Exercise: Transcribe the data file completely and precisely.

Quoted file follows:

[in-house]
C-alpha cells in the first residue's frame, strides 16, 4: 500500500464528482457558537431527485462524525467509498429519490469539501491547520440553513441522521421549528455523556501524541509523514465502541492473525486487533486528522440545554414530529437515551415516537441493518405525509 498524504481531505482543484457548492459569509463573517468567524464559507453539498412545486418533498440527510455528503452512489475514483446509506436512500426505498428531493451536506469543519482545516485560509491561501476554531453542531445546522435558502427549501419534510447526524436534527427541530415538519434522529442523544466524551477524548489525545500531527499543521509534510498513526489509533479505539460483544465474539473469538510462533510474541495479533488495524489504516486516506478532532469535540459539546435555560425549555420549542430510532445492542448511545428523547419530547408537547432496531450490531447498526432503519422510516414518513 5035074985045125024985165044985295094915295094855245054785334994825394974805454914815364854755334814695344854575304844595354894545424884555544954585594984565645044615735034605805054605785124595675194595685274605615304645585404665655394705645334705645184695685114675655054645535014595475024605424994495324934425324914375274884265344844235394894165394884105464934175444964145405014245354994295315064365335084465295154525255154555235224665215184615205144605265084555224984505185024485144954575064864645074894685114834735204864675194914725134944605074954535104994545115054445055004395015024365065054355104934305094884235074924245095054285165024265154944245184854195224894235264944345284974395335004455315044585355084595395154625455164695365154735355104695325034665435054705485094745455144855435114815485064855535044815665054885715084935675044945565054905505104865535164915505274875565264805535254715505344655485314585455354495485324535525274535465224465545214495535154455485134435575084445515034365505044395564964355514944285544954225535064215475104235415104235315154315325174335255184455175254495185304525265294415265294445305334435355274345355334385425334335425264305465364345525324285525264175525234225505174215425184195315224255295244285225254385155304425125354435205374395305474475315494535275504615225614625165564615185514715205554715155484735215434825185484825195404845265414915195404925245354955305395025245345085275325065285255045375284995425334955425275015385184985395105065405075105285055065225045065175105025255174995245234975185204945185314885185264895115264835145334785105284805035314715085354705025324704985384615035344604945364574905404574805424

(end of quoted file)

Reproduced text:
[in-house]
C-alpha cells in the first residue's frame, strides 16, 4: 500500500464528482457558537431527485462524525467509498429519490469539501491547520440553513441522521421549528455523556501524541509523514465502541492473525486487533486528522440545554414530529437515551415516537441493518405525509 498524504481531505482543484457548492459569509463573517468567524464559507453539498412545486418533498440527510455528503452512489475514483446509506436512500426505498428531493451536506469543519482545516485560509491561501476554531453542531445546522435558502427549501419534510447526524436534527427541530415538519434522529442523544466524551477524548489525545500531527499543521509534510498513526489509533479505539460483544465474539473469538510462533510474541495479533488495524489504516486516506478532532469535540459539546435555560425549555420549542430510532445492542448511545428523547419530547408537547432496531450490531447498526432503519422510516414518513 5035074985045125024985165044985295094915295094855245054785334994825394974805454914815364854755334814695344854575304844595354894545424884555544954585594984565645044615735034605805054605785124595675194595685274605615304645585404665655394705645334705645184695685114675655054645535014595475024605424994495324934425324914375274884265344844235394894165394884105464934175444964145405014245354994295315064365335084465295154525255154555235224665215184615205144605265084555224984505185024485144954575064864645074894685114834735204864675194914725134944605074954535104994545115054445055004395015024365065054355104934305094884235074924245095054285165024265154944245184854195224894235264944345284974395335004455315044585355084595395154625455164695365154735355104695325034665435054705485094745455144855435114815485064855535044815665054885715084935675044945565054905505104865535164915505274875565264805535254715505344655485314585455354495485324535525274535465224465545214495535154455485134435575084445515034365505044395564964355514944285544954225535064215475104235415104235315154315325174335255184455175254495185304525265294415265294445305334435355274345355334385425334335425264305465364345525324285525264175525234225505174215425184195315224255295244285225254385155304425125354435205374395305474475315494535275504615225614625165564615185514715205554715155484735215434825185484825195404845265414915195404925245354955305395025245345085275325065285255045375284995425334955425275015385184985395105065405075105285055065225045065175105025255174995245234975185204945185314885185264895115264835145334785105284805035314715085354705025324704985384615035344604945364574905404574805424